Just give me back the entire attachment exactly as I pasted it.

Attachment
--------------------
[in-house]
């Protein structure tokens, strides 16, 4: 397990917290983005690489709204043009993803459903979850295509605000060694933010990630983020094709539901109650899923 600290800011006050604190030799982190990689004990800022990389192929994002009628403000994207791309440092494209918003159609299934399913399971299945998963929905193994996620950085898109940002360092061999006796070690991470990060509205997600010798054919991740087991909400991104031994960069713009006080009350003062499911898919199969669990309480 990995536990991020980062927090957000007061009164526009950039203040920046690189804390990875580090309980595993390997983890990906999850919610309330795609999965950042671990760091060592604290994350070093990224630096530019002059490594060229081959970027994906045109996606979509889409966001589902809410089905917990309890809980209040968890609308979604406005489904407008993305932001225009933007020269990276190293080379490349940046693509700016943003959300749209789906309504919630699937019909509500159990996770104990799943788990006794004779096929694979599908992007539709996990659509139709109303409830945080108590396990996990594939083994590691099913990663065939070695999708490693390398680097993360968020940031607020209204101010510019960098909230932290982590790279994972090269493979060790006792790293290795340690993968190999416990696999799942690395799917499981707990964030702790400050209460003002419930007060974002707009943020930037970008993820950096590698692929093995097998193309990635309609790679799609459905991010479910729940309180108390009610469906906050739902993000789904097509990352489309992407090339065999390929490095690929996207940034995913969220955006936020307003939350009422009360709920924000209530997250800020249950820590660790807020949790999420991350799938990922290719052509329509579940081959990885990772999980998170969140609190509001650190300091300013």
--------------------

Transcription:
[in-house]
């Protein structure tokens, strides 16, 4: 397990917290983005690489709204043009993803459903979850295509605000060694933010990630983020094709539901109650899923 600290800011006050604190030799982190990689004990800022990389192929994002009628403000994207791309440092494209918003159609299934399913399971299945998963929905193994996620950085898109940002360092061999006796070690991470990060509205997600010798054919991740087991909400991104031994960069713009006080009350003062499911898919199969669990309480 990995536990991020980062927090957000007061009164526009950039203040920046690189804390990875580090309980595993390997983890990906999850919610309330795609999965950042671990760091060592604290994350070093990224630096530019002059490594060229081959970027994906045109996606979509889409966001589902809410089905917990309890809980209040968890609308979604406005489904407008993305932001225009933007020269990276190293080379490349940046693509700016943003959300749209789906309504919630699937019909509500159990996770104990799943788990006794004779096929694979599908992007539709996990659509139709109303409830945080108590396990996990594939083994590691099913990663065939070695999708490693390398680097993360968020940031607020209204101010510019960098909230932290982590790279994972090269493979060790006792790293290795340690993968190999416990696999799942690395799917499981707990964030702790400050209460003002419930007060974002707009943020930037970008993820950096590698692929093995097998193309990635309609790679799609459905991010479910729940309180108390009610469906906050739902993000789904097509990352489309992407090339065999390929490095690929996207940034995913969220955006936020307003939350009422009360709920924000209530997250800020249950820590660790807020949790999420991350799938990922290719052509329509579940081959990885990772999980998170969140609190509001650190300091300013």